Brunei love dating contact
But having said that, there is a potential timebomb.According to another worried colleague at MOE, there are hundreds of unmarried female education officers and trained teachers throughout the school system.Until that point, I just did not realise there was this group of very 'potentially interesting' young people who I should get to know and for them to get to know me. Another junior colleague, ZH* said that currently the only places for them young people to get to know others was through the internet. To me, we should make use of whatever opportunity is available. I see the friendsters, the multiplies, the blogspots and other places where theoretically one can 'meet' each other.I often passed by the baseball games at JPPC which is another potential area as well.He had already spent close to 5 years in England and was about to graduate and he hasn't met anyone yet.He said that the only place to meet anybody was at college or university and if you did not meet anyone, then your chances become slimmer.He said we should try to match these groups of unmarried people as otherwise we would have poorer quality children and less population growth. I remembered that at one stage, the Social Affairs Unit (now the Community Development Department - JAPEM) did go along the line of the SDU and SDS in Singapore where they try to match individuals by holding 'singles' gathering.His point was that it is difficult for a boy to meet a girl and vice versa in Brunei's society.
In the working life, your circle of friends become smaller as compared to at university. Working life would provide you with all the friends there is.So come working life in Brunei, it was indeed difficult but to me it was more circumstancial rather than anything else. Where there is a will, there is a way kind of thing.The other day one of my junior colleagues, AA* mentioned about how difficult it was to meet someone.He complained or rather commented that it's pretty hard to meet nice girls in Brunei as we don't have the equivalent of pubs or clubs or society meeting places etc.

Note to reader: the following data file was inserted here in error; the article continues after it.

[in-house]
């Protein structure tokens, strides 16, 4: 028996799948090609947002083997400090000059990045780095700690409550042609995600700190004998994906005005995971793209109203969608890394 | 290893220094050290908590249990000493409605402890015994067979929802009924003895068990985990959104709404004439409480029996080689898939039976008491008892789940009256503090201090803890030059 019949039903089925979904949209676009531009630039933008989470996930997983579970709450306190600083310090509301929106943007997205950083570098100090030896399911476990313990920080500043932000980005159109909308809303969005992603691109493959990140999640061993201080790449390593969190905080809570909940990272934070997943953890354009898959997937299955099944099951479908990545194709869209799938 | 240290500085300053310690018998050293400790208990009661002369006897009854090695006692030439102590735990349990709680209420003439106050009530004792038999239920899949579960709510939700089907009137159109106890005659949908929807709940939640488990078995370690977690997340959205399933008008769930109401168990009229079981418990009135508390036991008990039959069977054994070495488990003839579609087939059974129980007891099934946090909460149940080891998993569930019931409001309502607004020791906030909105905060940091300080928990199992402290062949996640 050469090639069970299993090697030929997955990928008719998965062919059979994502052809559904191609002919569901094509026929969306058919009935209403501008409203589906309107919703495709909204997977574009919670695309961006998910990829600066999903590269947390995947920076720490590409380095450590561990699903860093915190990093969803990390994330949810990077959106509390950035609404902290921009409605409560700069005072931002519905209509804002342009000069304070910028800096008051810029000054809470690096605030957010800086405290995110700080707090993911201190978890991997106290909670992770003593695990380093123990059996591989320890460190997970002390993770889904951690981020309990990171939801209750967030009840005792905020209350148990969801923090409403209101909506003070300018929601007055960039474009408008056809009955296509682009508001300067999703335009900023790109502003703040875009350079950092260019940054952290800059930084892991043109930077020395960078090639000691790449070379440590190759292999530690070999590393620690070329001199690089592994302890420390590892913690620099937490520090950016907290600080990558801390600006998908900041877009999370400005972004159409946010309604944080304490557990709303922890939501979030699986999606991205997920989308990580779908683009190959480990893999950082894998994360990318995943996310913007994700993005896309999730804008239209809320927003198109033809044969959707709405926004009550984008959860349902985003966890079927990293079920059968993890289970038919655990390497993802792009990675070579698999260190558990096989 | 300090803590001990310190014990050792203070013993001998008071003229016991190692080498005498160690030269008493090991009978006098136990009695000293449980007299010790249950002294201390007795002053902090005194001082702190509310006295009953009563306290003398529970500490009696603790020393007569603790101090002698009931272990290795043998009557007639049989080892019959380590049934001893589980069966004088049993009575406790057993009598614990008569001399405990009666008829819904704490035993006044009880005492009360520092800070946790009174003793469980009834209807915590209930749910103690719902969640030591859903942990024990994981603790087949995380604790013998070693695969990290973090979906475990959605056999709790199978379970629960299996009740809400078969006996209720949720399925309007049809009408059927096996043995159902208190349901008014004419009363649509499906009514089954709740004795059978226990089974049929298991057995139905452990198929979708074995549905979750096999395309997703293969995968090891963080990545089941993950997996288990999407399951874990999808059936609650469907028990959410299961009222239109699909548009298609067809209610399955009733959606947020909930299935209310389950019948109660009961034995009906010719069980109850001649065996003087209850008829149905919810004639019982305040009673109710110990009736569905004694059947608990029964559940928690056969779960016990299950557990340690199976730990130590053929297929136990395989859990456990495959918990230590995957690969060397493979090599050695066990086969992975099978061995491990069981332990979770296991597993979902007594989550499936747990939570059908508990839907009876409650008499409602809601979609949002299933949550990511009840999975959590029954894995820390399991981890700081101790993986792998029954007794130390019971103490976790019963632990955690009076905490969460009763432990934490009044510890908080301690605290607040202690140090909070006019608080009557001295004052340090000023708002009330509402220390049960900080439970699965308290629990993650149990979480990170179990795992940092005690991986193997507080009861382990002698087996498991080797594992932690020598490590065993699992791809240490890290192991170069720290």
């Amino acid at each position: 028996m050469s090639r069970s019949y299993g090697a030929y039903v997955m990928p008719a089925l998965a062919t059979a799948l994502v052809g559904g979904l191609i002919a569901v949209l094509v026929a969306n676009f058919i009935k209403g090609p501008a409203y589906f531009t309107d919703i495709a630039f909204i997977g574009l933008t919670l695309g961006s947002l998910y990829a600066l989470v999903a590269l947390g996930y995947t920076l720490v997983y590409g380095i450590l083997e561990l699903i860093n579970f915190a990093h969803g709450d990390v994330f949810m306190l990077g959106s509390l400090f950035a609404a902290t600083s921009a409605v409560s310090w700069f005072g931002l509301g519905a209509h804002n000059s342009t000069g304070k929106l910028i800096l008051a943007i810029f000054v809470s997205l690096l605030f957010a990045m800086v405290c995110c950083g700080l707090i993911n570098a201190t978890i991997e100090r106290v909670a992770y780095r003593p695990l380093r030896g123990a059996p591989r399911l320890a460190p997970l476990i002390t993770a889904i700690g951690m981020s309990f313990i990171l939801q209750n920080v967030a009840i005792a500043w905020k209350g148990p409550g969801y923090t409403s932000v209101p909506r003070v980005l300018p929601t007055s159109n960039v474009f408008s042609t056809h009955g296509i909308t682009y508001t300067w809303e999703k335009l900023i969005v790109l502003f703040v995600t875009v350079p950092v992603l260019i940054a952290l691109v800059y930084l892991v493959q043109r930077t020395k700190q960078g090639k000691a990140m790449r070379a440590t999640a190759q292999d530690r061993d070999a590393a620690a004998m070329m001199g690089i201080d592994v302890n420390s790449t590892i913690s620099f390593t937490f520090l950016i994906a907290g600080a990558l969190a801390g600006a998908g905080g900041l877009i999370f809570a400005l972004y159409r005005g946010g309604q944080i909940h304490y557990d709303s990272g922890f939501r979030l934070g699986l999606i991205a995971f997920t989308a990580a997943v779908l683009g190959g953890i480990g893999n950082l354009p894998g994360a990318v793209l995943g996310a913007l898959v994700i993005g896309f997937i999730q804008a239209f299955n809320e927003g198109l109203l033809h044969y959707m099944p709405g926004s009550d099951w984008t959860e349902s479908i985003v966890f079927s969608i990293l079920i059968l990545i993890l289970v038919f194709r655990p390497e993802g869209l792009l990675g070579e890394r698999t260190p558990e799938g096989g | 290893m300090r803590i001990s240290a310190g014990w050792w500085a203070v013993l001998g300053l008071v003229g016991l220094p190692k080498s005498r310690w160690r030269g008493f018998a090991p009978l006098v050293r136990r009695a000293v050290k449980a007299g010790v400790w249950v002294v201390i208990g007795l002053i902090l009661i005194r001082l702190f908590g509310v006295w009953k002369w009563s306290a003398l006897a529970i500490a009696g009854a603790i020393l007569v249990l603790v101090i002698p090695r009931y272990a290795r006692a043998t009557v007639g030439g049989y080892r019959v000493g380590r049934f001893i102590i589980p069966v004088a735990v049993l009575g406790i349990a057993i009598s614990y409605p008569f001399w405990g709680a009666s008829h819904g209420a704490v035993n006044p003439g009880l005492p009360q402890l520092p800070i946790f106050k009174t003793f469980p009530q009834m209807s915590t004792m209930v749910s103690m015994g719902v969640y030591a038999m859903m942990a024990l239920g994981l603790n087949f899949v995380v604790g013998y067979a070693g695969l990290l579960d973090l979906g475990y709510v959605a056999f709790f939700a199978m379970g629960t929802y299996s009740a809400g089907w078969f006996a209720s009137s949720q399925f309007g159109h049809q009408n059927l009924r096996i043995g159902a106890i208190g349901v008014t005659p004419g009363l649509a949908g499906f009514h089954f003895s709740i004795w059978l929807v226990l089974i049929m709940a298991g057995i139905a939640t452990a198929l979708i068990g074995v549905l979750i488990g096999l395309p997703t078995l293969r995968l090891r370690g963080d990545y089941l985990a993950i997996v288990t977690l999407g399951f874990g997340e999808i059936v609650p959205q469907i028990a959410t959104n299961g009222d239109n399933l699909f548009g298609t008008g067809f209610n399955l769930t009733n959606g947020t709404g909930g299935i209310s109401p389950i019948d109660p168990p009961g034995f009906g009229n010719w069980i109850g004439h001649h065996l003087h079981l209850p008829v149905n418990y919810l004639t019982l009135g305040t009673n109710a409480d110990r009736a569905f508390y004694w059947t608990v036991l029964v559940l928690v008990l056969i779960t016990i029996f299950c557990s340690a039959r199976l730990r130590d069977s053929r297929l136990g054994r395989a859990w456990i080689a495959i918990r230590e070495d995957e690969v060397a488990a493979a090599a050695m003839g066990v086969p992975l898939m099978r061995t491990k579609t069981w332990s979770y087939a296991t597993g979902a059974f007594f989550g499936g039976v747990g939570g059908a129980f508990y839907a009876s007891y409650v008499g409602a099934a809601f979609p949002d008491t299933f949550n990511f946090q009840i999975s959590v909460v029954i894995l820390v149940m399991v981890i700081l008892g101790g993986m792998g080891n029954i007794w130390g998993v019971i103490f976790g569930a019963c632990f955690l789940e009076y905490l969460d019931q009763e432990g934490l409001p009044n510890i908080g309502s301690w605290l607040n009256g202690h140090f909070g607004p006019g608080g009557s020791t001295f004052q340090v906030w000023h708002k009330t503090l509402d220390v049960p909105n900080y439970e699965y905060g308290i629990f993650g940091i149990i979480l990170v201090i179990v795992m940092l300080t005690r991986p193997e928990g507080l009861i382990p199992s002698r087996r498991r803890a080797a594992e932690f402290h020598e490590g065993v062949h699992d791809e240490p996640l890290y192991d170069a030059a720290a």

The mid 1980s were also a different time when compared to now, things were a little bit quieter. The Malay proverb works well here - - 'if you want, there are 1,000 ways, if you do not want, there are 1,000 excuses'.There was no Coffeezones, Coffeebeans etc, so there was really not much place for you to hang around in. I did meet many acquaintances during the Youth Ship program - both fellow participants and those were just interested in it. I still believe it's up to the individual to make their ways. By the time the internet existed, I was happily married but I remembered its potential - it was the internet world which kept my wife and I communicated when I was in the USA - e-mails only as skype was not yet available then.